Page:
THE FRIENDSHIP TEST is as soothing and warm as a cup of Twinings English Breakfast Tea. What the whimsical cover lacks in style, author Elizabeth Noble makes up for with her delightful use of British terminology --- bloke, bonkbusters, bloody bop, pub --- and her insightful look at how friendship experiences its own "passage." I found Noble's British heritage prevalent in her writing and very enjoyable to read.
Friends to lovers, lovers to friends, timeless friends, temporary friends, toxic friends --- friendship can take many directions. Freddie, Tamsin, Reagan and Sarah embellish their lives over a 20-year period with friendships that survive time, tragedy and betrayal. The bond of friendship the girls form as students at Oxford University in the United Kingdom endures the passage of time and distance and proves to be an indelible part of who they are. They form The Tenko Club in their first semester. "Club rules were simple: men, children, work, shopping and chocolates --- important, but not as important. When they need you, you are there. No giving up."
Freddie is an American student studying at Oxford. She is tall and beautiful and becomes instant friends with Tamsin. Her titled husband Adrian is a cad whose affair frees Freddie from a marriage that was "just not enough." Tamsin, the English mother hen, marries her college sweetheart and remains happily married throughout, naming her children after favorite authors and literary characters --- Willa, Flannery, Homer, Willoughby. Sarah is "the one men drooled over," and Reagan is the one who can't keep a man. Why? "It's no wonder, with that spiky attitude. I don't know why you make so many allowances for her, Sarah." "Because that's what you do for your friends."
The reader is invited to share in the girls' memories of their beloved friend Sarah, who is tragically killed. "They talked about her (Sarah) a lot, too, which they hadn't lately. Not in the context of her death, but about the life they shared with her." Their memories of the summer they graduated from Oxford and the trip they all took together are poignant and heartwarming. "They had been the golden days." Anyone who has lost a dear friend to death will appreciate the message to remember the "golden days."
Noble's simple, everyday conversations between friends about a new love, their children, the experience of giving birth, their fears and their joys are captured affectionately: "Love you, miss you, see you soon." "Love you miss you, see you soon too." "The air kissed loudly and hung up." A common conversation like this suddenly becomes more meaningful as we recall having it ourselves and remembering the friend we had it with.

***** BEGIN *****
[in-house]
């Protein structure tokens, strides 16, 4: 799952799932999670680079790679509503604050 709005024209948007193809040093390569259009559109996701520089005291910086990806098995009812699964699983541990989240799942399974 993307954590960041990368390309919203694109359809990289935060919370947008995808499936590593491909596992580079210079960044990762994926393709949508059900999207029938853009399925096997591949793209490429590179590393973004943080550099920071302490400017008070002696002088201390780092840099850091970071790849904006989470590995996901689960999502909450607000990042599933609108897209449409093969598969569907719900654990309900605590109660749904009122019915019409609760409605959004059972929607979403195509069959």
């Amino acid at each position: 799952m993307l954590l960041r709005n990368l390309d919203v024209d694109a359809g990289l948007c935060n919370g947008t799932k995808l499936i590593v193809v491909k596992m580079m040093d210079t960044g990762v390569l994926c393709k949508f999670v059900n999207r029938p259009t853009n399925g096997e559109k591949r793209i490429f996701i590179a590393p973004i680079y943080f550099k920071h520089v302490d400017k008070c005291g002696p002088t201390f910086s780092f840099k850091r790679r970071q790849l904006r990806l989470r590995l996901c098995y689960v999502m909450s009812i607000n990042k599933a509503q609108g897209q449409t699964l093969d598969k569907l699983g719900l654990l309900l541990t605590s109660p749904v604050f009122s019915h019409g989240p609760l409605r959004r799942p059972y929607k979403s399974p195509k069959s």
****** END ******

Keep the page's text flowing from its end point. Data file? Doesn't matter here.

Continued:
When Freddie's father dies and Adrian reveals his affair on the same day, the Tenko Club rallies to Freddie's side. They accompany her across the pond to Boston for the funeral and stay with her on Cape Cod as she meets her estranged mother for the first time. The possibility of a new friendship between mother and daughter presents itself late in Freddie's life. The Tenko Club helps her. At this point, the friendship between Sarah's widower and Freddie blossoms into love --- showing how the course of friendship can change with time. Together they must deal with Reagan's jealousy, betrayal and impetuous behavior firmly, but never once excluding her from the treasured friendship circle.
Elizabeth Noble gathers the Tenko Club together in THE FRIENDSHIP TEST for Thanksgiving holidays, birth, death, tragedy, "a tipsy evening with a few girlfriends," christenings, love, laughter, tears. Freddie shares her most intimate feelings with Tamsin about love, her failed marriage and the complexity of becoming involved with their dear friend Sarah's widower. On Christmas Day in London the scene is one we have all experienced --- friends and family gathered together in celebration. Tamsin says it best: "It had been another of the golden days they had all shared, and another of the silken ties that bound them together."
As we reach the final chapters, we have been privy to four remarkable women's lasting friendship. Their friendship has deepened, and they have grown and shared some of life's best and worst moments --- together. The message is golden: cherish the "silken ties" of friendship.
Reviewed by Hillary Wagy on January 22, 2011
The Friendship Test